Toddler Eating Habits: How Do They Grow?

Question from Melissa:  So, my daughter (16 months) is not the best eater these days. I’ve read a million things on various websites about toodlers and eating, but I’d like to know what you think. This is the situation: she doesn’t eat ANY vegetables except some avocado on occasion; she regularly skips meals (so, has on a good day she has two meals and a bit of a snack); and much of her diet is diary (milk appx. 20 oz. and cheese) and bread (whole grain, but still…). This seems a horrible diet to me. Though I introduce different things to her, she doesn’t seem to like much of anything else. How many calories should she have in a day and should I just give her a multivitamin and not stress about this??

If I had a nickel for every parent who felt this way….

And thus begins the fun of toddler eating.  Even babies who would eat *anything* at 12 months old suddenly seem to stop eating when they become 14 to 16 months old.  But not to despair!  The average toddler only eats 1 good meal every one to two days.  At the other mealtimes, they just pick.  With these bird-like appetites, it seems amazing that they get enough calories to grow!  But somehow they all do.

If you look at the growth chart at this age, the amount of weight gained over time is much less than in the early months of life, so don’t expect the same leaps and bounds as you saw from 0-6 months.  

Besides the decrease in the volume of food intake, this is also a time when many babies significantly decrease the number of foods they eat.  Vegetables suddenly seem like poisons and simple carbs are often the only food to get any enthusiasm at all.  Some scientists posit that this was once an adaptive survival trait:  when the cave dwellers’ children became mobile and could wander out of the cave, they were in danger of harming themselves by eating poisonous plants.  And so, between the age of walking and the age of “reason”–4-5 years old in some children, 12-13 years old in others (and some people never become “reasonable” and always hate their veg)–children evolved to have a very limited palate.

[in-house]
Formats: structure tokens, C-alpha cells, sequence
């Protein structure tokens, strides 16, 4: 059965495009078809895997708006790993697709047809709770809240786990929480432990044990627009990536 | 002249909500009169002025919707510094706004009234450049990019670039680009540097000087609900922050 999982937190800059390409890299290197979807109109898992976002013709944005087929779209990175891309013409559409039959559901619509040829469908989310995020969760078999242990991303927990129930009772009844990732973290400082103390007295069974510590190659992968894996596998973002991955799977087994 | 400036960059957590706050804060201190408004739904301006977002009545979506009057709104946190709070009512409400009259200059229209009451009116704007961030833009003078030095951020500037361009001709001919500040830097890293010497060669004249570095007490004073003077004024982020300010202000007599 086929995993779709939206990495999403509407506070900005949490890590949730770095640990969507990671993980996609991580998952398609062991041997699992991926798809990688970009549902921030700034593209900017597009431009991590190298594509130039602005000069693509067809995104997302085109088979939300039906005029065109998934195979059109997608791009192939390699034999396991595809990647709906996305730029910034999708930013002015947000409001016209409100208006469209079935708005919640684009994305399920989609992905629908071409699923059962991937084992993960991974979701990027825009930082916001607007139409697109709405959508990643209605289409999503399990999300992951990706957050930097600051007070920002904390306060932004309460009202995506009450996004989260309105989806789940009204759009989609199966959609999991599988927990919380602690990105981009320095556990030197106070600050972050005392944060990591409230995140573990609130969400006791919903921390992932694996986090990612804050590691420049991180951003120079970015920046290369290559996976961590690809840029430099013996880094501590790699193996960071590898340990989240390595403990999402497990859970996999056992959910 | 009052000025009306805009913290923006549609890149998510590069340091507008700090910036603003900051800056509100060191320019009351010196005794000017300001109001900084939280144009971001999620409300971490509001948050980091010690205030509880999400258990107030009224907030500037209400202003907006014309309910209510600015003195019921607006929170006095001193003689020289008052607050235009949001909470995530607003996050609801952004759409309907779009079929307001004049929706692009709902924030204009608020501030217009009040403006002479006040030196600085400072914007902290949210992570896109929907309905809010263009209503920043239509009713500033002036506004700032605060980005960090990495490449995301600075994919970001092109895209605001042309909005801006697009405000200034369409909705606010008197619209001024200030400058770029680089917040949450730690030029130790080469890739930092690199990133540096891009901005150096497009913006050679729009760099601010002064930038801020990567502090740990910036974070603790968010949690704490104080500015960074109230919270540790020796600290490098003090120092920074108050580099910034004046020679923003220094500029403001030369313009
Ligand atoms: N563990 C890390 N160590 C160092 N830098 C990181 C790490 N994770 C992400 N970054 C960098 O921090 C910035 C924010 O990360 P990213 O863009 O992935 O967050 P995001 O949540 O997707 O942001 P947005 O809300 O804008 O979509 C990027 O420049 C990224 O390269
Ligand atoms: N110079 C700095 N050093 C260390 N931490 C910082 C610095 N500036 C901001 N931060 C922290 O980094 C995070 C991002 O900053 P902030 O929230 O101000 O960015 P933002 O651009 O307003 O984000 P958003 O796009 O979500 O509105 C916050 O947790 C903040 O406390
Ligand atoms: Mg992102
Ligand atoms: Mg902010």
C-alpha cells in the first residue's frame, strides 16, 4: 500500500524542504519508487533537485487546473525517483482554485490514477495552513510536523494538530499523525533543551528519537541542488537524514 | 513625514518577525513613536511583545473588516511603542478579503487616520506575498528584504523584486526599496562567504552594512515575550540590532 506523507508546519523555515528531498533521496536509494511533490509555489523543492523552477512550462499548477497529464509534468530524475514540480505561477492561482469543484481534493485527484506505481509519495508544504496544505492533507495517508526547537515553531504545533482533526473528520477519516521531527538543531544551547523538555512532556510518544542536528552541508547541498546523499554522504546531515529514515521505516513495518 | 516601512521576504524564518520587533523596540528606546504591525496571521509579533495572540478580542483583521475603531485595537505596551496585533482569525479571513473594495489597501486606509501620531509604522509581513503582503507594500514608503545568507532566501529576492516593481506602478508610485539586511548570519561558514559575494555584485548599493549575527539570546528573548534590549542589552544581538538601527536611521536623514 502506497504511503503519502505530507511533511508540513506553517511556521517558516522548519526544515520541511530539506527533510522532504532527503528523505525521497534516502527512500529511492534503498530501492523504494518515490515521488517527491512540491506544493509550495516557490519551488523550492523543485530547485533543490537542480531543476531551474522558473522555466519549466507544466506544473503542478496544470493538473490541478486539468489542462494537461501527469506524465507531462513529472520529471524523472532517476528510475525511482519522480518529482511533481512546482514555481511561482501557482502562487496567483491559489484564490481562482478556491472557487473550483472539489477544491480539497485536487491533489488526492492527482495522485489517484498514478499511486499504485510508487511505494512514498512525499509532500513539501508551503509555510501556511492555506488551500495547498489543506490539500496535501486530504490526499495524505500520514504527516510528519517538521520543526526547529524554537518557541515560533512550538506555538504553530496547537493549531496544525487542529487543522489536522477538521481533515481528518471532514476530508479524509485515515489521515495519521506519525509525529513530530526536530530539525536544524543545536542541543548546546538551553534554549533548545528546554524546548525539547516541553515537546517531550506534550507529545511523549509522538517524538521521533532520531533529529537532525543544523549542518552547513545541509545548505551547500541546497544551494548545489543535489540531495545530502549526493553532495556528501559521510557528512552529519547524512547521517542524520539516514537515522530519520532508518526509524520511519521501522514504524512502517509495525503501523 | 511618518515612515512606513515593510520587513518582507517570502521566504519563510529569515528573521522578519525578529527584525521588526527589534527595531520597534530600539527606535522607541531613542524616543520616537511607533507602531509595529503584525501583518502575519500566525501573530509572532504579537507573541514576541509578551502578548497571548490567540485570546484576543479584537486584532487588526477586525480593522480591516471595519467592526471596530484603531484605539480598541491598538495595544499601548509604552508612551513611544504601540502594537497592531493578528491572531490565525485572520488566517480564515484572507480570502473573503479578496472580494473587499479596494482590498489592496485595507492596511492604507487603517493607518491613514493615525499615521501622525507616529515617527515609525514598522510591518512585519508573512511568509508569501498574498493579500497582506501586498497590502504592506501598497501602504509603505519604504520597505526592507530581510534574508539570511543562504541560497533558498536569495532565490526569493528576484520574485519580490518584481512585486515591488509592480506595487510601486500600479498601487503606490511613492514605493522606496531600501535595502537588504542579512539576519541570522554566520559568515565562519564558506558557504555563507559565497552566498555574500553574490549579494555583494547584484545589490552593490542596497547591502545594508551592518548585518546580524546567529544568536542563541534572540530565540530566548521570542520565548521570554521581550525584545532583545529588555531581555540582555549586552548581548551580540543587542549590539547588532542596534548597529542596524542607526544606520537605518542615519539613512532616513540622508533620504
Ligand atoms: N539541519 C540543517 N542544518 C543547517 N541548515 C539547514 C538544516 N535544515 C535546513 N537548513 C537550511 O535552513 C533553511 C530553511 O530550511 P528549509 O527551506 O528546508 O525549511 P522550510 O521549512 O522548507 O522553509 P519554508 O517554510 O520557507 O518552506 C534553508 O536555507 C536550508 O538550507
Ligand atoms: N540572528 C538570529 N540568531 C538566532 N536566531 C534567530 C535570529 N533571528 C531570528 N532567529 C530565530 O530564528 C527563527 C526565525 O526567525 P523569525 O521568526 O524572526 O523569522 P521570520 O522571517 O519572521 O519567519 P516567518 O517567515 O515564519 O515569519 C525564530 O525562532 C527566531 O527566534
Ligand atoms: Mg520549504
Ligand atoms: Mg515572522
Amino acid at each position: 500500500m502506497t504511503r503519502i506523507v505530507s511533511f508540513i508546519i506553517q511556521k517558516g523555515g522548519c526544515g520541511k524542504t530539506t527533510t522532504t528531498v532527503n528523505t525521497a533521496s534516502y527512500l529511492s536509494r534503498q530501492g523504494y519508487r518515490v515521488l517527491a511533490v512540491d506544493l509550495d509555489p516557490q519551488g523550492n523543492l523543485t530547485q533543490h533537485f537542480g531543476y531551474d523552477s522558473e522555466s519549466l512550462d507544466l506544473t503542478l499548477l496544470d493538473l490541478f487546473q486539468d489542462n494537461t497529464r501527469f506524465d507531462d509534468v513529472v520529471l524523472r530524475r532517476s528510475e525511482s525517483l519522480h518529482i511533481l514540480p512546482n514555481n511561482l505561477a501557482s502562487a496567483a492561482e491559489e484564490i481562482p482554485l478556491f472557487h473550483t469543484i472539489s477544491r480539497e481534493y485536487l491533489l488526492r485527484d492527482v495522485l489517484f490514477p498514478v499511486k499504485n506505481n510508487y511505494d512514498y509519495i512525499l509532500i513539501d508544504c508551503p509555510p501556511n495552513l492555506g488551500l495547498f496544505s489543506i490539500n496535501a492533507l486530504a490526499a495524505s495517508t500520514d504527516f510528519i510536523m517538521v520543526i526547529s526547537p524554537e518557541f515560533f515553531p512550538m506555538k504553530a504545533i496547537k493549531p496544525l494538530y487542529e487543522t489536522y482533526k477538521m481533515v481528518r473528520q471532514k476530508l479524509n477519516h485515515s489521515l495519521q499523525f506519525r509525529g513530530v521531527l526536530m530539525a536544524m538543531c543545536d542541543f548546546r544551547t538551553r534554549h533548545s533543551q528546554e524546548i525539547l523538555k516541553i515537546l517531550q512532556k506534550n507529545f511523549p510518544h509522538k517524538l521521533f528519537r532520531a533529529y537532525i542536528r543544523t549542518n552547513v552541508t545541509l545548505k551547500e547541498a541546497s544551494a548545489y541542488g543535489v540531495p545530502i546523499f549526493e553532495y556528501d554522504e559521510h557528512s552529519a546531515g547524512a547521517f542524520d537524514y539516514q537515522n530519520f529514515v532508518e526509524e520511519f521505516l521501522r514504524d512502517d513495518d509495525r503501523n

Not eating your veggies, however, is no longer an adaptive trait.  And so, my dears, this is the time to outsmart your child and turn veggies and complex carbs into forms that are more acceptable to the toddler palate.

Tips for parents:

  • Trust your child.  It is very rare for a baby to starve themselves.  There is too much interest in self-preservation in our genes.
  • Offer your child healthy foods at regular meal times, with a few snacks along the way.  Let your child choose how much they eat.  The less you seem to care, the more they are likely to explore and eat! 
  • Get sneaky with healthy foods.  Toddlers are much more likely to eat pureed vegetables.  Make a chunky tomato sauce for your pasta with lots of great veg and then blitz it in the blender.  Or blend a chunky soup full of vegetable goodness into a silken puree.  Smoothies are also great places to “hide” vegetables.  And some babies will take the pre-prepared Stage 1 baby foods:  these are just fine.
  • As for smoothies:  freeze some bananas (they’re easier to manage if they’re peeled first) and then blitz your frozen bananas (for natural sweetness) with other frozen or fresh fruits, a bit of unsweetened yogurt and some water or a little juice.  Throw in some veggies for good measure:  canned pumpkin (yes, a healthy veg!), beets, carrots, spinach, and celery all work well.
  • Be persistent:  nutrition studies show that a child may reject a food 10-12 times before finally accepting it!
  • My advice on vitamins:  if your child is eating plenty of fruits, then she’s getting plenty of vitamins.  If not, a daily multivit is a good idea.
  • And finally, again, trust your child.  And your pediatrician:  we will see and weigh your child frequently enough during this period to avoid any health disasters.  And if you can’t stand the suspense, schedule extra appointments with your pediatrician to review the weight curve. 

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